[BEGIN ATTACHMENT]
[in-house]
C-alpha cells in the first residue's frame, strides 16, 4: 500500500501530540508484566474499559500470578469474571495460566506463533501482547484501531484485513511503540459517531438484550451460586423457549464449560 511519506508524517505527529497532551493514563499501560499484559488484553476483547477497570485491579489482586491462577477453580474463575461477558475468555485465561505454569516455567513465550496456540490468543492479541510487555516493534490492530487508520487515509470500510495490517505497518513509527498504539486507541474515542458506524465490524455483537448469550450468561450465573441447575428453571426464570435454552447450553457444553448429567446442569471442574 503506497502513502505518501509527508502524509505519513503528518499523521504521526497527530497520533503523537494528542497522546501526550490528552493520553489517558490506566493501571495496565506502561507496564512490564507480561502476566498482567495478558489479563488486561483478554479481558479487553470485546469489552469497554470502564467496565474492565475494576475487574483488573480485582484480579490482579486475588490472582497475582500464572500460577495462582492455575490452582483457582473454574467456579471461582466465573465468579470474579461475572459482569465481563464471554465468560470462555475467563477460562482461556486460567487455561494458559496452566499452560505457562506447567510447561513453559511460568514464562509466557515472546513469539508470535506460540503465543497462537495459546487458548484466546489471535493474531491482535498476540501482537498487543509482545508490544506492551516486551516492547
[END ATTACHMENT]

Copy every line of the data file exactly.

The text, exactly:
[in-house]
C-alpha cells in the first residue's frame, strides 16, 4: 500500500501530540508484566474499559500470578469474571495460566506463533501482547484501531484485513511503540459517531438484550451460586423457549464449560 511519506508524517505527529497532551493514563499501560499484559488484553476483547477497570485491579489482586491462577477453580474463575461477558475468555485465561505454569516455567513465550496456540490468543492479541510487555516493534490492530487508520487515509470500510495490517505497518513509527498504539486507541474515542458506524465490524455483537448469550450468561450465573441447575428453571426464570435454552447450553457444553448429567446442569471442574 503506497502513502505518501509527508502524509505519513503528518499523521504521526497527530497520533503523537494528542497522546501526550490528552493520553489517558490506566493501571495496565506502561507496564512490564507480561502476566498482567495478558489479563488486561483478554479481558479487553470485546469489552469497554470502564467496565474492565475494576475487574483488573480485582484480579490482579486475588490472582497475582500464572500460577495462582492455575490452582483457582473454574467456579471461582466465573465468579470474579461475572459482569465481563464471554465468560470462555475467563477460562482461556486460567487455561494458559496452566499452560505457562506447567510447561513453559511460568514464562509466557515472546513469539508470535506460540503465543497462537495459546487458548484466546489471535493474531491482535498476540501482537498487543509482545508490544506492551516486551516492547